Wednesday, February 3, 2010

More against images

Calvin continues his rant in chapter 11 against the use of images.  He comes right out and declares that Pope Gregory was wrong in allowing images to be used in the church.

I must still disagree with Calvin in this matter, partially because I think he is assuming too much when people see a painting and partially because I think he is taking fragments out of Bible verses and not keeping them in proper context.  For instance, in 1.11.5 he cites two verses: "the wood is a doctrine of vanity" (Jer 10:8) and "a molten image is a teacher of falsehood" (Hab 2:18).  If you are of the mindset that any image (graven or otherwise) is an idol then you could use these two partial verses to make your point.  Look at Jerimiah chapter 10.  This is the Lord speaking to the Jews.  He begins by saying "Do not learn the ways of the Gentiles..."  Then he begins describing how a palm tree is cut down and fashioned into an idol.  It is lifeless and does nothing.  It must be carried by its people.  Then we get to verse 8: "But they [the Gentiles] are all together dull-hearted and foolish; A wooden idol is a worthless doctrine" (NKJV).  In context, this passage is referring to Gentiles worshiping false gods made from wood and not Jews painting pictures.

Habakkuk has a similar message.  Once again it is God speaking.  He is warning against greedy people, jealous people, violent people, and more.  The end of the chapter 2 reads:
       18 “ What profit is the image, that its maker should carve it,
      The molded image, a teacher of lies,
      That the maker of its mold should trust in it,
      To make mute idols?
       19 Woe to him who says to wood, ‘Awake!’
      To silent stone, ‘Arise! It shall teach!’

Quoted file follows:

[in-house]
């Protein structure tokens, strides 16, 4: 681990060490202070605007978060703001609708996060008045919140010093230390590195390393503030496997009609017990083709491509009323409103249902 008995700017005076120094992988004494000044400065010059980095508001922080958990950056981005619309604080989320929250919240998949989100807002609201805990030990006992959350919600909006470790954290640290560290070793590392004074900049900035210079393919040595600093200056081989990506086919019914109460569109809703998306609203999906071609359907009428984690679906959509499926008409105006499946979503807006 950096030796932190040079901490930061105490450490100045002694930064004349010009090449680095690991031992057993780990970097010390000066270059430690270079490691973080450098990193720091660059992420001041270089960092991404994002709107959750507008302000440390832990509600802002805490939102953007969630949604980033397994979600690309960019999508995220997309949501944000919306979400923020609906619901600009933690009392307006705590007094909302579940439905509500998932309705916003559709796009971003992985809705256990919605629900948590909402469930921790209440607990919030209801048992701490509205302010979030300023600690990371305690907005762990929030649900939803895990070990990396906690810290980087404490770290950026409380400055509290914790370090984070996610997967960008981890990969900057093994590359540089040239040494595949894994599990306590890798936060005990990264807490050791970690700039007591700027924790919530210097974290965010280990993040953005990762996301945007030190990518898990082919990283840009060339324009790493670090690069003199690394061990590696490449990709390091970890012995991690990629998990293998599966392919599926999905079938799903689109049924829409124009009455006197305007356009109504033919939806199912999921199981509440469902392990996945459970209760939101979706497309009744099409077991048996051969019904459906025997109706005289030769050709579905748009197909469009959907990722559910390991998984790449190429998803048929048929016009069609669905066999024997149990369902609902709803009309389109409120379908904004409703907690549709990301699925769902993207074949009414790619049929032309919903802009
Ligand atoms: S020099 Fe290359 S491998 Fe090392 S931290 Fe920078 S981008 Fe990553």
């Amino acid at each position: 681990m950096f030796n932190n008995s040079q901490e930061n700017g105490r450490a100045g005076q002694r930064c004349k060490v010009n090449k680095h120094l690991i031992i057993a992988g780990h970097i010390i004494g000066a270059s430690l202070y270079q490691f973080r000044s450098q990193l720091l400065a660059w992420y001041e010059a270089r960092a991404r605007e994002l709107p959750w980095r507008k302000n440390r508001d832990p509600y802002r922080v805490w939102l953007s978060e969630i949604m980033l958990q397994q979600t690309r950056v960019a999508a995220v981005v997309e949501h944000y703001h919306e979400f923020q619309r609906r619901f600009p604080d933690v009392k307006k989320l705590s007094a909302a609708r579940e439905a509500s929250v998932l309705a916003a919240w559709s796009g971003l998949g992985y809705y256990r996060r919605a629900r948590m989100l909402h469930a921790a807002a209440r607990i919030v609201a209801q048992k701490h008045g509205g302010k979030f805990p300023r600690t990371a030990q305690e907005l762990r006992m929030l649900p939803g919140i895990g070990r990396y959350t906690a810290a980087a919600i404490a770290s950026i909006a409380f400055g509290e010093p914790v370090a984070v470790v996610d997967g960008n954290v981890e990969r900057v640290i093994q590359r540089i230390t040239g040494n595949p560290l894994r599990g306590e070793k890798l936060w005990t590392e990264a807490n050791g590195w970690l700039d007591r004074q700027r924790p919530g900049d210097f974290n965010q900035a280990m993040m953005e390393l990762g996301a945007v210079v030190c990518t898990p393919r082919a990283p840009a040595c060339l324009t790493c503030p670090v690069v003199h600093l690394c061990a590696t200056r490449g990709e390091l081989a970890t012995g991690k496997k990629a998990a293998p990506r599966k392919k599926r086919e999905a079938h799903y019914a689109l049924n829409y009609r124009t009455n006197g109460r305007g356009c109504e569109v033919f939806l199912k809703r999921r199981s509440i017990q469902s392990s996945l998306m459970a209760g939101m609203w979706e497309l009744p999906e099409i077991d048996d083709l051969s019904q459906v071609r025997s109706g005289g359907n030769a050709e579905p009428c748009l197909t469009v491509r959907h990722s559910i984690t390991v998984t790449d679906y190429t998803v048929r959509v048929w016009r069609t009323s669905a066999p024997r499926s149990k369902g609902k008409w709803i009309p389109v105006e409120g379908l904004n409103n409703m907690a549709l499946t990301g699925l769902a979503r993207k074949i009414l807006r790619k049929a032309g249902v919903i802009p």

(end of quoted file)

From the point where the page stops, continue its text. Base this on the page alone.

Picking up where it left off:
Behold, it is overlaid with gold and silver,
      Yet in it there is no breath at all.
       20 “ But the LORD is in His holy temple.
      Let all the earth keep silence before Him.” (NJKV)

A representation of God is not what is described in this passage.  It is an idol made from stone that its maker wants it to become a god with power. 

Calvin calls on earlier theologians to help with this cause.  Augustine had written against "images of God in a Christian temple" (Augustine, Faith and the Creed).  The Council of Elvira decreed, "...there shall be no pictures in churches, that what is reverenced or adored be not depicted on the walls."

Calvin does make a good point.  Pope Gregory and others had maintained that images are the books of the uneducated.  Calvin responded by declaring that if the church did its duty, there would be no uneducated people.  "Indeed, those in authority in the church turned over to idols the office of teaching for no other reason that that they themselves were mute."  He goes on to say, "What purpose did it serve for so many crosses - of wood, stone, silver, and gold - to be erected here and there in churches if this fact had been duly and faithfully taught: that Christ died on the cross to bear our curse [Gal 3:13], to expiate or sins by the sacrifice of his body [Heb 10:10], to was them by his blood [Rev 1:5], in short, to reconsile us to God the Father [Rom 5:10]?  From this one fact they could have learned more than from a thousand crosses of wood or stone."

Again, Calvin continues his argument against images.  He states, "And there is no difference whether they simply worship an idol, or God in the idol.  It is always idolatry when divine honors are bestowed upon an idol, under whatever pretext this is done."  Right after this he (incorrectly in my opinion) refers to Aaron creating the golden calf and having the people worship it.  He told them that it was this calf that led them out of Egypt.  I cannot think of a single passage in Scripture where God revealed himself as a calf.  Also, the people worshiped the calf, it was not simply an image to help show God's glory but an object of worship itself.

Yes, we must be careful not to attribute God's powers to inanimate object in church or anywhere.  Do we really need to remove all images from our churches for fear that they will not teach the people of God's glory but become gods in themselves?

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